NASHVILLE, Tennessee. Lockheed Martin’s Pilotage Distributed Aperture Sensor (PDAS) system took flight for the first time aboard the V-280 Valor, Bell Helicopter’s next-generation tiltrotor aircraft in a series of flights over Fort Worth, Texas, in March. PDAS is a multi-functional sensor system that generates high-resolution, 360-degree imagery around the aircraft to enhance situational awareness for pilots and other users.
The PDAS system captured complete spherical infrared imagery while operating in a high-speed, tactically relevant flight environment and generated real-time imagery.
“Conducting PDAS flight tests on the V-280 is an exciting first step toward delivering a level of situational awareness unavailable on today’s Army rotorcraft,” said Rita Flaherty, strategy & business development vice president at Lockheed Martin Missiles and Fire Control. “With its embedded, multi-functional sensors, PDAS is the ideal foundation for an integrated survivability suite that will enable Army aircrews to own any environment and universally detect and defeat incoming threats.”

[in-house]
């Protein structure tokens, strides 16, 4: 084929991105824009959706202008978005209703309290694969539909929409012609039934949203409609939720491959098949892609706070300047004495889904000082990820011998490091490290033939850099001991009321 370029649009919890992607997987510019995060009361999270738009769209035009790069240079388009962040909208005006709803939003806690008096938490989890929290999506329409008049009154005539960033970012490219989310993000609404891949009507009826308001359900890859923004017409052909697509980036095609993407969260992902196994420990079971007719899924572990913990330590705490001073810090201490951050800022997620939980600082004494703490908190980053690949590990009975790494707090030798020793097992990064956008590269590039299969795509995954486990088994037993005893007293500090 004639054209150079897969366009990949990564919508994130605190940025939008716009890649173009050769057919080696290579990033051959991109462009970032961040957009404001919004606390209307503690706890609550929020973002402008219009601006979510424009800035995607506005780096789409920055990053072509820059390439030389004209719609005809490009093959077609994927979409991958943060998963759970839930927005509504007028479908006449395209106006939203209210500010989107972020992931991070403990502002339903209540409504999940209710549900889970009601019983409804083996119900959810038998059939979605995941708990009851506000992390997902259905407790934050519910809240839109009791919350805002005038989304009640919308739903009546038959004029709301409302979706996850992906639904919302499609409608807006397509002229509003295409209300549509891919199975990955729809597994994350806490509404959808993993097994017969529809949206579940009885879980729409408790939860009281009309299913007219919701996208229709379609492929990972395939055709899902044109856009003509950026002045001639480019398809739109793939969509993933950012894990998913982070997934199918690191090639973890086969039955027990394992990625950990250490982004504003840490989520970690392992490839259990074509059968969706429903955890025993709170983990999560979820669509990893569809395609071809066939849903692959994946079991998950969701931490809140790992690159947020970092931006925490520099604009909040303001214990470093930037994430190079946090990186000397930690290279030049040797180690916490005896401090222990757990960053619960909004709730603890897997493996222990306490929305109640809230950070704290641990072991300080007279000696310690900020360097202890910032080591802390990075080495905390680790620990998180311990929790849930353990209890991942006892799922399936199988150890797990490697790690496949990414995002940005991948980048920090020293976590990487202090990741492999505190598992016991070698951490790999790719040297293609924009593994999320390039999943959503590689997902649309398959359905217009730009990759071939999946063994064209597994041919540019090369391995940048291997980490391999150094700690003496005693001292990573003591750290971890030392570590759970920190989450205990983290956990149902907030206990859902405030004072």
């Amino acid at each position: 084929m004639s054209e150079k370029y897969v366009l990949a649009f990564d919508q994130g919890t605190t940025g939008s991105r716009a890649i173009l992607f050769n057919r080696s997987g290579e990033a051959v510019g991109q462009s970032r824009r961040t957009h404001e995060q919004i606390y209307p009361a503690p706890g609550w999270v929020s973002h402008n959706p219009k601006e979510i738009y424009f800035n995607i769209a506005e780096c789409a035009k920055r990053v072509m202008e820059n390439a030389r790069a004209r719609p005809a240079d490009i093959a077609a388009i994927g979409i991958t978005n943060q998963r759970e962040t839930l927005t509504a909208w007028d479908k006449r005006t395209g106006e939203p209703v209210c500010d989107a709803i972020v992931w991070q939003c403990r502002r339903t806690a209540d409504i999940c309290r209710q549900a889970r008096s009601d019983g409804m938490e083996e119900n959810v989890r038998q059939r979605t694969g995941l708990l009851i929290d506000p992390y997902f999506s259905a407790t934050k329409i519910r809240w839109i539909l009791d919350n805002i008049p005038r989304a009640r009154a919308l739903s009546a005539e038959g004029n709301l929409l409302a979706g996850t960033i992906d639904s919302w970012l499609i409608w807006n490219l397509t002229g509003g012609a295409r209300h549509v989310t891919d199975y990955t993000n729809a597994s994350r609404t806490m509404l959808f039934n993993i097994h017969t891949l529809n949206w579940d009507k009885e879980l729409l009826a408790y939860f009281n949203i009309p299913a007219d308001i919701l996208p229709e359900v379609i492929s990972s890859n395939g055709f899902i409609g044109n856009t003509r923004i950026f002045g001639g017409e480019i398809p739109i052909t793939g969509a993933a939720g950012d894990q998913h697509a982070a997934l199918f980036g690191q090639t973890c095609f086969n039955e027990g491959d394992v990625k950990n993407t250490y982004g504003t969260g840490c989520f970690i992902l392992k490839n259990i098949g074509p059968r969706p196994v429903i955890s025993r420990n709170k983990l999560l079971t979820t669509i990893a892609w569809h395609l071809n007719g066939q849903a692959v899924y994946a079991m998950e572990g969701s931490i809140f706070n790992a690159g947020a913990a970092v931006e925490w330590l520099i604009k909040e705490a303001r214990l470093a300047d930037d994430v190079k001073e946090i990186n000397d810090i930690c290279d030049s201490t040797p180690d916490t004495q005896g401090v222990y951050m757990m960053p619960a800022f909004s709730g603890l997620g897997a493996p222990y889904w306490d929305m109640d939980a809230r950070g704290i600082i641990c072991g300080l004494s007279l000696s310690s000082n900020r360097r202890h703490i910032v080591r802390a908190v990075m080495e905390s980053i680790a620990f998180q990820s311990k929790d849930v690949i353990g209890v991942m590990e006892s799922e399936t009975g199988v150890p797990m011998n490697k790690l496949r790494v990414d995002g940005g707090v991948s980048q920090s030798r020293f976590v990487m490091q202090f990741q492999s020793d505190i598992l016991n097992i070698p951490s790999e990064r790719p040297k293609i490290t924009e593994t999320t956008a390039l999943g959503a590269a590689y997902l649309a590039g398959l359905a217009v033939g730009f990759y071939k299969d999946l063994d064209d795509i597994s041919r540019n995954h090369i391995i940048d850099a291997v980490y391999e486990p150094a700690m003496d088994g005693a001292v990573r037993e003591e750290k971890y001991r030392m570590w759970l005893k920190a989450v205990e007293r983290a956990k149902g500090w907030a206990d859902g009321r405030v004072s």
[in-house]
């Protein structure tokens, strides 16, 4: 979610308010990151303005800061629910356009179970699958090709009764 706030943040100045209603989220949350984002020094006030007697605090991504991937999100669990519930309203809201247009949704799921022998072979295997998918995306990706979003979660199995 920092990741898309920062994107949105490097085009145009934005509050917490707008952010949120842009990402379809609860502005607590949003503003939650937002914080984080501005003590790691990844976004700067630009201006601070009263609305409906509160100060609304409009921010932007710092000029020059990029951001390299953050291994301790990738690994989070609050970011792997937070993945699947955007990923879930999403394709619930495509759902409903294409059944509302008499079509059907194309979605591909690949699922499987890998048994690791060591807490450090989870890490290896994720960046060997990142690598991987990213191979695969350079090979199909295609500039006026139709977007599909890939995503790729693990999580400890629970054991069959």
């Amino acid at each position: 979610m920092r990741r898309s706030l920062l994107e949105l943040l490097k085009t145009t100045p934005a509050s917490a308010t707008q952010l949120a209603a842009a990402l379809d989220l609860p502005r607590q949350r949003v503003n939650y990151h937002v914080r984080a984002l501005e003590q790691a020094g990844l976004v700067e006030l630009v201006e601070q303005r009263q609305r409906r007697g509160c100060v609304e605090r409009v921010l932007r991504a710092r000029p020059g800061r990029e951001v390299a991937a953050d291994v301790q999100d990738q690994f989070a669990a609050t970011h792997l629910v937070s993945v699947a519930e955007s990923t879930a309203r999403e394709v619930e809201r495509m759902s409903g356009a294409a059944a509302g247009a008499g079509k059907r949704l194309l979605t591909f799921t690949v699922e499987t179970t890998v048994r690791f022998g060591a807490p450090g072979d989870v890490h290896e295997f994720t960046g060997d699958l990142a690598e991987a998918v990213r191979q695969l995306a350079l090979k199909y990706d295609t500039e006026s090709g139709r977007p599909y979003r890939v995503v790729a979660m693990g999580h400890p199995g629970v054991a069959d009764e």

Specifically designed for current and future vertical lift aircraft, PDAS consists of six infrared sensors distributed around the aircraft linked to aircrew helmets and cockpit displays via an open-architecture processor.
During testing, engineers demonstrated PDAS’s ability to provide simultaneous coverage to multiple independent displays. Aircrews benefit from its all-weather pilotage imagery while transported ground troops can survey the environment for tactical information and threats. While PDAS is currently generating imagery for two users, the system will ultimately support up to six users, which could include pilots in other aircraft and mission commanders on the ground.
Planned capability upgrades will demonstrate additional integrated survivability suite capabilities like Multi-Modal Sensor Fusion (MMSF). MMSF blends data from multiple types of sensors to restore aircrew situational awareness in degraded visual environments and enables navigation in GPS-denied zones.